# Mertens conjecture

The graph shows the Mertens function M(n) and the square roots ±√n for n≤10,000. After computing these values Mertens conjectured that the modulus of M(n) is always bounded by √n. This hypothesis, known as Mertens conjecture, was disproved in 1985 by Andrew Odlyzko and Herman te Riele

In mathematics, the Mertens conjecture is the false statement that the Mertens function M(n) is bounded by √n, which implies the Riemann hypothesis. It was conjectured by Thomas Joannes Stieltjes in an 1885 letter to Charles Hermite (reprinted in Stieltjes 1905) and Mertens (1897), and disproved by Odlyzko & te Riele (1985). It is a striking example of a mathematical proof contradicting a large amount of computational evidence in favor of a conjecture.

## Definition

In number theory, we define the Mertens function as

${\displaystyle M(n)=\sum _{1\leq k\leq n}\mu (k)}$

where μ(k) is the Möbius function; the Mertens conjecture is that for all n > 1,

${\displaystyle \left|M(n)\right|<{\sqrt {n}}.\,}$

## Disproof of the conjecture

Stieltjes claimed in 1885 to have proven a weaker result, namely that ${\displaystyle m(n)=M(n)/{\sqrt {n}}}$ was bounded, but did not publish a proof.[1] (In terms of ${\displaystyle m(n)}$, the Mertens conjecture is that ${\displaystyle -1.)

In 1985, Andrew Odlyzko and Herman te Riele conditionally proved the Mertens conjecture false: indeed, ${\displaystyle \liminf m(n)<-1.009}$ and ${\displaystyle \limsup m(n)>1.06}$.[2][3] It was later shown that the first counterexample appears below exp(3.21×1064) (~101.39x10^64) (Pintz 1987) but above 1014 (Kotnik and Van de Lune 2004). The upper bound has since been lowered to exp(1.59×1040) (Kotnik and Te Riele 2006), but no counterexample is explicitly known. The boundedness claim made by Stieltjes, while remarked upon as "very unlikely" in the 1985 paper cited above, has not been disproven (as of 2009). The law of the iterated logarithm states that if μ is replaced by a random sequence of 1s and −1s then the order of growth of the partial sum of the first n terms is (with probability 1) about (n log log n)1/2, which suggests that the order of growth of m(n) might be somewhere around (log log n)1/2. The actual order of growth may be somewhat smaller; it was conjectured by Steve Gonek in the early 1990s that the order of growth of m(n) was ${\displaystyle (\log {\log {\log {n}}})^{5/4}}$, which was also conjectured by Ng (2004), based on a heuristic argument assuming the Riemann hypothesis and certain conjectures about the averaged behavior of zeros of the Riemann zeta function.[4]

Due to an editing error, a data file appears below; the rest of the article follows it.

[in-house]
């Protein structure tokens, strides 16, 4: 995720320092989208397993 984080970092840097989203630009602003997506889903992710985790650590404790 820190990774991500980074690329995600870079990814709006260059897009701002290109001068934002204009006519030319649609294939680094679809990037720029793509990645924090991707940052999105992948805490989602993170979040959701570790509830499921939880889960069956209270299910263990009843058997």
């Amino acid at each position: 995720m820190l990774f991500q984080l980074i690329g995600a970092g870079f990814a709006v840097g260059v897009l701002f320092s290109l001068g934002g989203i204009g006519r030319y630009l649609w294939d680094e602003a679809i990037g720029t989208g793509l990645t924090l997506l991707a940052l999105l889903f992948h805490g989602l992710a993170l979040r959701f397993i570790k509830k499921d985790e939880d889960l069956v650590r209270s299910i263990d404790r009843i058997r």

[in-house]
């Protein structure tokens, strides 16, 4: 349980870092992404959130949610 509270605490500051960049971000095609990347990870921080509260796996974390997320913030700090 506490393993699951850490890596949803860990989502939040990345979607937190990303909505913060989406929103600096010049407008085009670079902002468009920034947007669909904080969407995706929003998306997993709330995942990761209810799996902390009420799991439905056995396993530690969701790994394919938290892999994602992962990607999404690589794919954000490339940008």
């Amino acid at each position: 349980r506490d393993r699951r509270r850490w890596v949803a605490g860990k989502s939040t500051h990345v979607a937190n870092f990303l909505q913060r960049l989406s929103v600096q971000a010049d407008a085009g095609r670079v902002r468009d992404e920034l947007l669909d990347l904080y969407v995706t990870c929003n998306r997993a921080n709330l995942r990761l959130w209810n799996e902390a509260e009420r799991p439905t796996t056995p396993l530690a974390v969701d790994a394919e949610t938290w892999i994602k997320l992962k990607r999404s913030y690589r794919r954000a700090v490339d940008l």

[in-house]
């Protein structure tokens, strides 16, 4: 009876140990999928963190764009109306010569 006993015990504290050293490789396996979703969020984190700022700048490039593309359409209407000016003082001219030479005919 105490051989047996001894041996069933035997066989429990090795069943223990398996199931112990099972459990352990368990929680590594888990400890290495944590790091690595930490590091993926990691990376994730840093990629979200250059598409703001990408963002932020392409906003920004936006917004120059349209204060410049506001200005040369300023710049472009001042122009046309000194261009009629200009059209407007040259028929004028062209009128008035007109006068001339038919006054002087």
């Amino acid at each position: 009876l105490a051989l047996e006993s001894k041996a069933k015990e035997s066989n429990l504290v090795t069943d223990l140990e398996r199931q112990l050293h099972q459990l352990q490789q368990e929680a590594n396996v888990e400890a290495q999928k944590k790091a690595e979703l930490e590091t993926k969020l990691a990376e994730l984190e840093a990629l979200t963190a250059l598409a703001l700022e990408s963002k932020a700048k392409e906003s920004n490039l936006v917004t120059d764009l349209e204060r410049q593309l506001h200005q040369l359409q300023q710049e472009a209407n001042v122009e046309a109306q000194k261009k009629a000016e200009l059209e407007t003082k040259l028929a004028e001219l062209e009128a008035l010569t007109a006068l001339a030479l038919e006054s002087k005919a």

In 1979 Cohen and Dress found the largest known value of ${\displaystyle m(n)\approx 0.570591}$ for M(7766842813) = 50286. In 2003 Kotnik and van de Lune extended the search to n = 1014 but did not find larger values. In 2006, Kotnik and te Riele improved the upper bound and showed that there are infinitely many values of n for which m(n)>1.2184, but without giving any specific value for such an n.[5]

## Connection to the Riemann hypothesis

The connection to the Riemann hypothesis is based on the Dirichlet series for the reciprocal of the Riemann zeta function,

${\displaystyle {\frac {1}{\zeta (s)}}=\sum _{n=1}^{\infty }{\frac {\mu (n)}{n^{s}}},}$

valid in the region ${\displaystyle \Re (s)>1}$. We can rewrite this as a Stieltjes integral

${\displaystyle {\frac {1}{\zeta (s)}}=\int _{0}^{\infty }x^{-s}\,dM(x)}$

and after integrating by parts, obtain the reciprocal of the zeta function as a Mellin transform

${\displaystyle {\frac {1}{s\zeta (s)}}=\left\{{\mathcal {M}}M\right\}(-s)=\int _{0}^{\infty }x^{-s}M(x)\,{\frac {dx}{x}}.}$

Using the Mellin inversion theorem we now can express M in terms of 1/ζ as

${\displaystyle M(x)={\frac {1}{2\pi i}}\int _{\sigma -i\infty }^{\sigma +i\infty }{\frac {x^{s}}{s\zeta (s)}}\,ds}$

which is valid for 1 < σ < 2, and valid for 1/2 < σ < 2 on the Riemann hypothesis. From this, the Mellin transform integral must be convergent, and hence M(x) must be O(xe) for every exponent e greater than 1/2. From this it follows that

${\displaystyle M(x)=O(x^{{\frac {1}{2}}+\epsilon })}$

for all positive ε is equivalent to the Riemann hypothesis, which therefore would have followed from the stronger Mertens hypothesis, and follows from the hypothesis of Stieltjes that

${\displaystyle M(x)=O(x^{\frac {1}{2}})}$.

## References

1. ^ Borwein, Peter; Choi, Stephen; Rooney, Brendan; et al., eds. (2007). The Riemann hypothesis. A resource for the aficionado and virtuoso alike. CMS Books in Mathematics. New York, NY: Springer-Verlag. p. 69. ISBN 978-0-387-72125-5. Zbl 1132.11047.
2. ^ Odlyzko & te Riele (1985)
3. ^ Sandor et al (2006) pp.188–189
4. ^
5. ^ Kotnik & te Riele (2006)